Our tours take us all over Europe, from Gran Canaria, to Belgium, to the Pyrenees, but Italy is La Fuga’s spiritual home. Whenever we set foot across the border onto Italian soil we know there’s one thing we can always rely on – great coffee.
Pull over to a any roadside café in Italy and you can be assured of a rich shot of the black stuff. Cross the border into France and my-goodness, you can get the smoothest coffee you have dreamt of or a mug of dishwater. (Sorry France, but it’s true).
Back in January we sought out our favourite cafe stops, from local stop, G!ro Cycles to the Rifugio Bonetta, at the top of the Passo Gavia. This week, with two Italians working in our office, a director who is fluent in the language and a permanent base in Bergamo, it was the perfect opportunity to ask our colleagues to bring you a quick shot of Italian coffee culture. Here’s their words of wisdom on understanding coffee the Italian way:
What you have to understand it that coffee is a ritual for Italians. We’re all creatures of habit but Italians pay a very particular attention to the detail. This isn’t just as case of going to the same Costa Coffee every morning.
As an Italian, your bartender (Yes, your bartender. You go to your chosen bar every morning, and you get your coffee done by the same specific bartender, getting someone else to do it will alter its taste) will greet you rhetorically: “the usual?”. Just like the good barman at the pub, they’ve already anticipated your order when you stroll through the door. Coffee is about relationships as much as it is about coffee.
It is utterly true that every Italian customizes their coffee; I am not talking about just the strength and consistency of the coffee itself, but also about it’s temperature and even the size and material of the coffee cups (many Italians specifically ask for glass cups with silver grip instead of ceramic cups).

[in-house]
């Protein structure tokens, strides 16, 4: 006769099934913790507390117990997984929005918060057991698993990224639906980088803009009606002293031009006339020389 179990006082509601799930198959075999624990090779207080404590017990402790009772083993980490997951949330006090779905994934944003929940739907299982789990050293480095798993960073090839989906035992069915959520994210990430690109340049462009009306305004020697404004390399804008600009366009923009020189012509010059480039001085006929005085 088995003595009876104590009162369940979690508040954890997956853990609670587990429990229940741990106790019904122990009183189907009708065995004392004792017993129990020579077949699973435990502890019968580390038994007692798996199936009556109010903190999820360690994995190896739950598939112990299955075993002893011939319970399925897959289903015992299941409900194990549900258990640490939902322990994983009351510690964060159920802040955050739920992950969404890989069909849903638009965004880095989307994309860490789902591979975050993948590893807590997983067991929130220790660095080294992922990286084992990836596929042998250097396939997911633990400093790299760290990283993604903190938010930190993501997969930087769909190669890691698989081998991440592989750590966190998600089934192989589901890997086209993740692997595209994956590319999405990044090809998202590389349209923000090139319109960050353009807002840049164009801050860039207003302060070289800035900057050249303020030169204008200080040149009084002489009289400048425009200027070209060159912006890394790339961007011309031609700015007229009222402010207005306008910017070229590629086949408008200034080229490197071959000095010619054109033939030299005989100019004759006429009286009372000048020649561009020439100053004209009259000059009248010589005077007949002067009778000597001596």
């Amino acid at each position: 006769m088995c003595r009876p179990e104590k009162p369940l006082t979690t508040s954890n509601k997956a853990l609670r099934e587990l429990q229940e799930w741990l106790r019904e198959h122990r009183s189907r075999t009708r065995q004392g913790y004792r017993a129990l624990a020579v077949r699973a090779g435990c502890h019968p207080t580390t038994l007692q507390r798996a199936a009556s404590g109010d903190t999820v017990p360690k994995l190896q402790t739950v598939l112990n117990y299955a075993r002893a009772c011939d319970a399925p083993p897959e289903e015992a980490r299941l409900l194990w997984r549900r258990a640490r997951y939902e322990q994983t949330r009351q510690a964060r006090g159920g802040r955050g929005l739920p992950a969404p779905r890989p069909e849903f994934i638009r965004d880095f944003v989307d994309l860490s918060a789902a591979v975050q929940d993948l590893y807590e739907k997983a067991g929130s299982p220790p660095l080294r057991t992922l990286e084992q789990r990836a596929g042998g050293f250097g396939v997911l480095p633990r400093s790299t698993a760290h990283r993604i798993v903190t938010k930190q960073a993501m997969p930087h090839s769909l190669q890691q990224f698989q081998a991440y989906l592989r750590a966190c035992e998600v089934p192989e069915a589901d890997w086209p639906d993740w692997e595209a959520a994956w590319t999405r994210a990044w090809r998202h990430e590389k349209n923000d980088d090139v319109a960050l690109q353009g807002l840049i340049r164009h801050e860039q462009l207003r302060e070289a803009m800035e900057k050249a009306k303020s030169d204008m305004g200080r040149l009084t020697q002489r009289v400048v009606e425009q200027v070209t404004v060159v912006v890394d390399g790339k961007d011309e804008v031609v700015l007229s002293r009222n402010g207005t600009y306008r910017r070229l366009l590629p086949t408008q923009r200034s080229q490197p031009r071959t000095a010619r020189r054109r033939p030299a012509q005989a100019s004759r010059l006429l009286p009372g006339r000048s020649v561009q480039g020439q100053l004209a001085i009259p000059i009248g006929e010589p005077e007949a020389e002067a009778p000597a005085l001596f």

Basic Coffee Types:
- Caffé = espresso
- Caffé macchiato (caldo o freddo) = espresso with a spot of cold or hot milk
- Caffé corretto = coffee with a shot of spirits (ex. Sambuca)
- Caffé lungo = weak espresso
- Caffé ristretto = strong espresso
- Montebianco = espresso with milk, cream and chocolate on top
- Cappuccino = weak coffee with hot milk and cream (never order after 11am)
- Latte = hot milk with a spot of coffee
- Caffé latte = half mug of coffee, half of hot milk
- Americano = black coffee (locals never order)
If you thought Americans liked their customizations, try understanding an Italian order. You can combine all the different types of coffee to create your personal one, so you might bump into someone asking for:
“un doppio caffé corretto macchiato caldo in tazza di vetro grande con cioccolato bianco”
This of course translates to:
“a double espresso with a spot of hot milk and cream and a shot of spirit, in medium sized glass mug with white chocolate on top”.
Thankfully the Italians do the simple things very well too. (Not just their coffee but their wonderful food too.) We’ll leave the complicated orders to the locals unless you feel like testing your La Fuga guide next time you’re out on the road!
The final tip of the day is to remember that, in Italy, taking your coffee and pastry standing at the bar is always cheaper than sitting down. An espresso is cheap (depending on which city you are in prices vary from around €1.00 – €1.25) but as soon as your rear hits the cushion, you’ll get hit with a service charge. If you’re out on a ride, do like the locals, keep your visit short, get your hit, refuel and get back on the road before the legs settle into relaxation mode. Ciao Regazzi!